jussi parikka geology of media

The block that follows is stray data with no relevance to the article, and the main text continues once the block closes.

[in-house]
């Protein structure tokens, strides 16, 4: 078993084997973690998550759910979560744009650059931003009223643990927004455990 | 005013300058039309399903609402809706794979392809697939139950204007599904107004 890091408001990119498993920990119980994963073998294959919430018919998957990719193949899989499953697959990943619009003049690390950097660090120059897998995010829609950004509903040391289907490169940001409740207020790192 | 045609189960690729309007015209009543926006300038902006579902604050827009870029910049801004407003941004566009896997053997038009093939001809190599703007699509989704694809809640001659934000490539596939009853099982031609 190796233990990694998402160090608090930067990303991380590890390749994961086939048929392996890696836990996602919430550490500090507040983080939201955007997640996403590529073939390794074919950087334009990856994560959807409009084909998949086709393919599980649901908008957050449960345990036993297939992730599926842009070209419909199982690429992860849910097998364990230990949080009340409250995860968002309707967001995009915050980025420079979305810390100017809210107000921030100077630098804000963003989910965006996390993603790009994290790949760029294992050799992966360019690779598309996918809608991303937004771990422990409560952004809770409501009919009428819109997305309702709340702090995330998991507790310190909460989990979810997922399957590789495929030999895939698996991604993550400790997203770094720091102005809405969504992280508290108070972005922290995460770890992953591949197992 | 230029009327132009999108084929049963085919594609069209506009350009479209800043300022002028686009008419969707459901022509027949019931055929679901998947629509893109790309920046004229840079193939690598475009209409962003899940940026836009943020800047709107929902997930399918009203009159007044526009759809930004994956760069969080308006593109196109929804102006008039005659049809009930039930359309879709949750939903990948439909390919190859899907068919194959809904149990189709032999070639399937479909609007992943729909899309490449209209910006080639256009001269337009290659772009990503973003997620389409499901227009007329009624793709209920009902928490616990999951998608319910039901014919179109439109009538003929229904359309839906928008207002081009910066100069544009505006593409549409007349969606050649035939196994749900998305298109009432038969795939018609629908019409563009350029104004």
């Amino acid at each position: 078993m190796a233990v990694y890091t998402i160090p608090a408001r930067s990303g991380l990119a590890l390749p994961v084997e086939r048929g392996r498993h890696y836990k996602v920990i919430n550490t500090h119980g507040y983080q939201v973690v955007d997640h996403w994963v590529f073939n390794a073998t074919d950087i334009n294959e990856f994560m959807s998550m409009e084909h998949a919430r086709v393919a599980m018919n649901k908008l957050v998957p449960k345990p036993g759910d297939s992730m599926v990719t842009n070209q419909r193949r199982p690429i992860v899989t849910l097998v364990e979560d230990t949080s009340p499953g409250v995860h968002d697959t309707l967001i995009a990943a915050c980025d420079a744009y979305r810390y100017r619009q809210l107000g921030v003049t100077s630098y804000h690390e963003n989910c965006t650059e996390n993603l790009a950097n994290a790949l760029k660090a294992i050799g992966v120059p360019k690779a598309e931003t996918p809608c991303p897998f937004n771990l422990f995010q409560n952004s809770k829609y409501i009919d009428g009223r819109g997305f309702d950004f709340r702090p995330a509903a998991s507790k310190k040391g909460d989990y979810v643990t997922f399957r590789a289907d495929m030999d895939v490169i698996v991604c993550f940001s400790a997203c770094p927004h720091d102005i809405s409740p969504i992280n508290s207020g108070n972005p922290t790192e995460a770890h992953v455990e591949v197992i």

One way to understand this, and I know that this is only one small part of a more complex pattern, is that a lot of it happens on indigenous lands, and hence reproduces a particular relation to the Global South. , argues that such discipline should account for the scales beyond human perception and offer a vision beyond human capabilities. It picks up on the idea of deep time—a radically non-human temporal scale—in order to think of media culture, technologies, and materiality. , he explores multiple environmental temporalities that media and technological arts are involved in. request. Jussi Parikka October 11, 2013. Trevor Paglen, Spacecraft in Perpetual Geosynchronous Orbit, 35,786 km above Equator, 2010 (detail, part 2 of diptych). In using the term polytemporality there lies one interesting connection to the brief for The Terraforming too. I myself, when I describe this temporality, I often use this simple example from the French philosopher Michel Serres. Over the years Parikka has addressed a wide range of subjects ranging from computer viruses in his book, (2007); to distributed animal intelligence in the award-winning, (2010); to technological waste and the materiality of media in the, , 2010 (detail, part 2 of diptych). The idea that we’re dealing with geological time becomes a vehicle through which we start to unfold these large-scale processes. Until May 2011 Parikka was the Director of the Cultures of the Digital Economy research institute at Anglia Ruskin University and the founding Co-Director of the Anglia Research Centre for Digital Culture. Parikka’s most recent work has been on art and “Middle East Futurisms” and a co-authored short book Remain (2019, also available as Open Access). It partly emerges from research in a field called. A key point here is that there are always multiple timescales involved in these determinations of global politics, geopolitics, and how they are related. Asia Bazdyrieva and Solveig Suess’ work on the Digital Belt and Road infrastructure initiative is a great example of the thematic connection to geologies of media in contexts of sustainability sciences, geopolitics, and art (moving image) practices. The materiality of media is no longer restricted to questions of economies or technics but extends all the way to its molecular composition. Photograph by Javier Broto. As such, it becomes part of the recent years of discussions about environments, the Anthropocene, and materiality of media. So we dip in and out of questions of nineteenth century analysis of light, for example, but outside photography, and through research into plants. , whose project emerged from the earlier Strelka program, The New Normal. Jussi Parikka’s research focuses on interrelations between technological culture, ecology and media aesthetics. June 30, 2020 jussiparikka Leave a comment. And then our methodologies of how we unbundle them for analytical purposes is important—looking at geological time is actually about looking at multiple timescales as mentioned earlier. He talks about polytemporalities of technological objects. The Terraforming: Meet the First Cohort of Researchers, Exclusive interviews with leading experts and the latest research, news, and events from Strelka Institute delivered straight to your inbox, Bersenevskaya embankment 14, bldg. He has published widely on media archaeology and material media cultures. Media history is millions, even billions, of years old. , they have these multiple temporalities and durations packed in them as well. He is also Docent of digital culture theory at the University of Turku in Finland. Violence is indeed a question of ecological violence in a broader sense as well—in terms of indigenous lands, in terms of landscapes, in terms of non-human lives. "Jussi Parikka’s A Geology of Media really expands what media theory can do. Folded limestone near Ayios Pavlos on Crete, Greece. "—Spheres "A Geology of Media is an excellent book, which mixes cultural theory and history with geological science and contemporary art. Speaking of design, but also arts as a research perspective, over the past two years I’ve been in interaction with several curated exhibitions, artistic projects that mobilized similar ideas about multiple scales of materiality, of media culture, of fossil and post-fossil fuel landscapes and imaginaries; of geologies of media, but also more than just geological materials. So this bundling of temporalities defines what technology is. Courtesy of the artist. March 22, 2020 jussiparikka The Czech translation of A Geology of Media is now out and available with Karolinum publishing house (Prague) as Geologie médií. A Geology of Media book. The exact opposite is the case. 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